The mediocre and vulgar person lacks the ability for transmigration [English in the original], that highest level of sport. Shut-in, hiding behind walls of cheap ideas which he made no effort to create and practically lives off, he endeavors to impose on others his vulgarity like his sacred rights, and his rights – like sacred vulgarity.
These two personality types are always in conflict. It wouldn’t be an exaggeration to say that the future will be a battleground upon which the domination of the one or the other will be decided. And we Armenians – with what weapons will we go into battle, what values will we present, and what spiritual potential will we demonstrate?
For the most part, all those who understand that we are entering one of the most dangerous and crucial periods of our history are interested in these questions, and feel themselves responsible before history.
To be more precise, responsible before our country, because there can be no life outside of the country and there can be no history. And when I say “country,” I mean a precise and specific plot of land, where the Armenian nation lives and acts, where irrespective of external conditions, the Armenian spirit is being forged once again, the nation is being rebuilt, a new historical myth is being born and a new Armenian personality.
I am convinced that tomorrow, when in our country, with which I feel myself deeply connected, will pass through an instinctively-economic period, a new generation with a great thirst will throw themselves upon these questions, in which we are interested today. There are very encouraging things even now. And the only aim of this book – is to one day be clear and helpful to those who will decide once again, to build a new spiritual power, held in unity, fatalistically.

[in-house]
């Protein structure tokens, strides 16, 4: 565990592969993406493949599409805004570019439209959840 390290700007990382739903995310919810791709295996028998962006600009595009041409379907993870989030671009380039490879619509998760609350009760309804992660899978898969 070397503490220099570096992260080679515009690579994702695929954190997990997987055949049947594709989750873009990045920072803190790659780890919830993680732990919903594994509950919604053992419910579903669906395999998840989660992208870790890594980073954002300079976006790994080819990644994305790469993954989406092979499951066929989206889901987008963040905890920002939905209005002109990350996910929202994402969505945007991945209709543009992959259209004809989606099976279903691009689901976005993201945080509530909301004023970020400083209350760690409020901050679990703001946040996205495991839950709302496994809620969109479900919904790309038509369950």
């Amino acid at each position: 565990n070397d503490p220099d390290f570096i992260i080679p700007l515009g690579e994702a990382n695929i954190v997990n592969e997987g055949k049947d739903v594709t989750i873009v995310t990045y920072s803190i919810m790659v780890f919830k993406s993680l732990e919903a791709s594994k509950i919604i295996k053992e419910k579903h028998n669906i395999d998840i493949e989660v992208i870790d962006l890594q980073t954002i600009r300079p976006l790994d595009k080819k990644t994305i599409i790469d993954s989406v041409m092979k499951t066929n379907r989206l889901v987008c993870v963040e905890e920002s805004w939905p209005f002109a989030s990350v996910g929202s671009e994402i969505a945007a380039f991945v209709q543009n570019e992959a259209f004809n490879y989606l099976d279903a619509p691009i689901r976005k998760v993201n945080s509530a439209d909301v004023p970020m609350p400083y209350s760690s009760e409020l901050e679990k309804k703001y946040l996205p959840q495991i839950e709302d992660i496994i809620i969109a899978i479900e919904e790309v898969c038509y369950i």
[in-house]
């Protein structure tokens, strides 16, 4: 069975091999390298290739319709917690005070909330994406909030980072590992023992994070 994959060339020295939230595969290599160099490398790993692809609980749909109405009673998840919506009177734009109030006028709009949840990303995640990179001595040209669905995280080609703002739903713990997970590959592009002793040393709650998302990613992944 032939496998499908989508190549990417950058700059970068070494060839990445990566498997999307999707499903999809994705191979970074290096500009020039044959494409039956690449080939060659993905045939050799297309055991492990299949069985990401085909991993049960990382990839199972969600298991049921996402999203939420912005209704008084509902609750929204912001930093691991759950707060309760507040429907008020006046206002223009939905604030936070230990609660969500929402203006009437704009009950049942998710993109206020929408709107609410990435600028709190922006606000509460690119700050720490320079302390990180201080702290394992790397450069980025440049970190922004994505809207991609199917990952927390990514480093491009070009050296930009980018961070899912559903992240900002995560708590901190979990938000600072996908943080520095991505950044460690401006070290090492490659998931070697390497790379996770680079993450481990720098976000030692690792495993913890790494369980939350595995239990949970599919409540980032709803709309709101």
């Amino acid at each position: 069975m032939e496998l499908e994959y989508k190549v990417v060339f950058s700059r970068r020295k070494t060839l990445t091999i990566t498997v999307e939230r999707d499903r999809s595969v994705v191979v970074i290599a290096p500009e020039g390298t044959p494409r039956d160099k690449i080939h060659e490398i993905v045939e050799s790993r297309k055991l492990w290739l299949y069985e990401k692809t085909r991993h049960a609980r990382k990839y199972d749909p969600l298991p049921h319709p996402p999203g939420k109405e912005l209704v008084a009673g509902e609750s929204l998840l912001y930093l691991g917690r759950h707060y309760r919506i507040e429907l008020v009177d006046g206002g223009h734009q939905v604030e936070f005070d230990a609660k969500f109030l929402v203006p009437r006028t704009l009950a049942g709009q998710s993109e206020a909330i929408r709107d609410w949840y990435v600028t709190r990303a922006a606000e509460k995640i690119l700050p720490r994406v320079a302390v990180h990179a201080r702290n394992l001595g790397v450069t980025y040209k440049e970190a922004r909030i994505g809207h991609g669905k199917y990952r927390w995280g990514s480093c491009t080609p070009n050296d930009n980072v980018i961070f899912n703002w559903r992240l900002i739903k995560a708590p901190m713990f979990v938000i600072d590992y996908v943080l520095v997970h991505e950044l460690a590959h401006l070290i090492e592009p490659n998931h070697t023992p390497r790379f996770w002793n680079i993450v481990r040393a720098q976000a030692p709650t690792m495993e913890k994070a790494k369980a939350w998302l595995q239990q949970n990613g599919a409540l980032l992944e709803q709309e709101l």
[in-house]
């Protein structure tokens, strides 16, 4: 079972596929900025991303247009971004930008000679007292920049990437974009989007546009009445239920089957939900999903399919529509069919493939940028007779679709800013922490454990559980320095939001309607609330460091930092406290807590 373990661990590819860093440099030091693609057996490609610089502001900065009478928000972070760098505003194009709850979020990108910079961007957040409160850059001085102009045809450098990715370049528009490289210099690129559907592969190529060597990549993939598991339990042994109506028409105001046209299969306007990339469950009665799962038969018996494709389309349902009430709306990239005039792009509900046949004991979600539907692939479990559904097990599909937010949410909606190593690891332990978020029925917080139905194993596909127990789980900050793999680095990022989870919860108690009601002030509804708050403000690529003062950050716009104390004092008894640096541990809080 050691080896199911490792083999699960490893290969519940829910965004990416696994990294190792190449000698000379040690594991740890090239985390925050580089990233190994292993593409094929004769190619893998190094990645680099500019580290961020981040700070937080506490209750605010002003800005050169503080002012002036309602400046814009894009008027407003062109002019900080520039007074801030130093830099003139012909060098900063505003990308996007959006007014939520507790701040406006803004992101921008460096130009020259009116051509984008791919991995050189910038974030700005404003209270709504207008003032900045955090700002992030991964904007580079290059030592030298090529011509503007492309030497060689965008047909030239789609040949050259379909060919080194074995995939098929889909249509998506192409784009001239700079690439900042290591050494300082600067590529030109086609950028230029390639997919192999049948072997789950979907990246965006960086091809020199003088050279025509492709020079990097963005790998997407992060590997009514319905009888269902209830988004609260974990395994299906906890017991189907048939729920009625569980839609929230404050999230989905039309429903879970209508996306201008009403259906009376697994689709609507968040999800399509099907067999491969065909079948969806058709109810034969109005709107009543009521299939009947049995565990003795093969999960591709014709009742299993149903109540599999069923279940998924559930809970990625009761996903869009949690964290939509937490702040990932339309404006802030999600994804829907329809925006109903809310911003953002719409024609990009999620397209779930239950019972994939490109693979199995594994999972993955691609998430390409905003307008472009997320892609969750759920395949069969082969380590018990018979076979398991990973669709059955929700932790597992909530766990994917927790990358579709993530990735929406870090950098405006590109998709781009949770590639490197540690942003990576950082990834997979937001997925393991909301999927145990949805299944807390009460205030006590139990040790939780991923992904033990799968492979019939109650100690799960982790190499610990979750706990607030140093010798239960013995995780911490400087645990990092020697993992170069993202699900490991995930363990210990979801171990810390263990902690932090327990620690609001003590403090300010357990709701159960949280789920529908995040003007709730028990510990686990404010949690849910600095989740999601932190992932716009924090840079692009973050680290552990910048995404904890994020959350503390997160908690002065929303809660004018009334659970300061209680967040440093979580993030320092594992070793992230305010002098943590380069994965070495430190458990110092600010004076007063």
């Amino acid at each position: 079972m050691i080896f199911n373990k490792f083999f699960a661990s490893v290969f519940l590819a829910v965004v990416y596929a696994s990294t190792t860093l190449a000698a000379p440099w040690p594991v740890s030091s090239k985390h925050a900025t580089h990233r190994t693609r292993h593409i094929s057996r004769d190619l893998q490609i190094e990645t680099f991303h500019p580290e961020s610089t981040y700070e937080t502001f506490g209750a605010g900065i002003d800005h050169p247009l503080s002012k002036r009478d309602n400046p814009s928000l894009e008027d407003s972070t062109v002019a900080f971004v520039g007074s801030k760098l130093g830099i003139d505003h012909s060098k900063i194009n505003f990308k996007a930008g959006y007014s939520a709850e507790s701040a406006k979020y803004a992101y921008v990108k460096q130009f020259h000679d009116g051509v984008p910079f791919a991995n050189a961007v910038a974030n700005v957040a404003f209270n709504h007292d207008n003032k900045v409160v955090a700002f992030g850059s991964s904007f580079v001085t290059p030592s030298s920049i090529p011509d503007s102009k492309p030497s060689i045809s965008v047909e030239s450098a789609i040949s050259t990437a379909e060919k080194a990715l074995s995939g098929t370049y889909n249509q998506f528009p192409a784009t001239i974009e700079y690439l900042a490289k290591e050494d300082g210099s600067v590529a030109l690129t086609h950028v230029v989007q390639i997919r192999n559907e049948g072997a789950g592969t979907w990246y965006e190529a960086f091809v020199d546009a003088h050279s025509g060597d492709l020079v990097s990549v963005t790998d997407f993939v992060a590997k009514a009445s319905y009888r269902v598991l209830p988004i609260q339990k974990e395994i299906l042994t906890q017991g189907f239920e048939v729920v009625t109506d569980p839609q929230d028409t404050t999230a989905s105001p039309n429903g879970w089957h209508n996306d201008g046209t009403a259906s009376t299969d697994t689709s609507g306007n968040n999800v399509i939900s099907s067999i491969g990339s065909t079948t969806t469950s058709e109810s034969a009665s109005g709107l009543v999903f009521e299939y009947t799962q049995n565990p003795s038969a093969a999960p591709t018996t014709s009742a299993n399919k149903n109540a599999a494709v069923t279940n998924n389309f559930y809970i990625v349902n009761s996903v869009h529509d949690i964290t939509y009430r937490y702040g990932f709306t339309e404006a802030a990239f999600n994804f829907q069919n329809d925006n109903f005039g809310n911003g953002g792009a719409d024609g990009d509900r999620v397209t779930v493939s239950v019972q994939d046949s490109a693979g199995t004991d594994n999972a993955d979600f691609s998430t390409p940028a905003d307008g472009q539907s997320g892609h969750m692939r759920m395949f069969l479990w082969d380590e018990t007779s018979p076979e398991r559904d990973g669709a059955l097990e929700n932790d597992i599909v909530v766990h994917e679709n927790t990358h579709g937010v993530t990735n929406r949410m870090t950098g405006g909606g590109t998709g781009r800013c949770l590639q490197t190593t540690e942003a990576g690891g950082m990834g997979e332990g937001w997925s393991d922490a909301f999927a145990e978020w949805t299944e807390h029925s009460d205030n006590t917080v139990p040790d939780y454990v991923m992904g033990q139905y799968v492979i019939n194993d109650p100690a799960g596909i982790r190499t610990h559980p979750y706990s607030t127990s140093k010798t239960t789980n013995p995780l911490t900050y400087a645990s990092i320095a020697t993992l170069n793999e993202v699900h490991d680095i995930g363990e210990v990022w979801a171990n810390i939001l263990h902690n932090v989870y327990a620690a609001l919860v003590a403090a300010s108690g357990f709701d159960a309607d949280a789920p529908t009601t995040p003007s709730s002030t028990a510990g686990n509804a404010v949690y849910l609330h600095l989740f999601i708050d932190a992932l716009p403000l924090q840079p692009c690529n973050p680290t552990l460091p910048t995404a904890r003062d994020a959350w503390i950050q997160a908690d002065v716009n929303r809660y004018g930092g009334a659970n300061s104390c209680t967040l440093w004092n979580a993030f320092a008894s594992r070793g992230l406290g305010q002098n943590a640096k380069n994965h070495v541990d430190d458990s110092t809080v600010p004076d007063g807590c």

That is why our country, our fire and our spirit have remained with me.
Cruel, dry and sunlit land.
For many years Spain lived in my mind as a collection of literary characters, as those cheap clichés that come our way from songs, from the vibrating sounds of a guitar, and are a commonplace in history; a false stylization, an abundance of colorful fandango from the opera, reflecting lush bouquets of artificial flowers.
Whereas Spain is huge, deep, and rugged like her cliffs and her bloodied drama. […]
There are countries that appear to us in our waking hours as dreams, like a long awaited guest, whose hands are full of flowers and face smiling, brow clear, legs elegant and dance light. Others exist too, appearing like theatrical decorations from historical plays, abandoned by their characters, yet so familiar that they still keep alive in our memory.
To take in these countries doesn’t take much effort; they are easily accessible to the mind and heart, are interesting, and we accept their beauty as a simple and pleasant gift.
Italy is like this, and to an extent France.
Spain is closed-off, restrained, and concentrated on itself; the gestures are collected and her words few.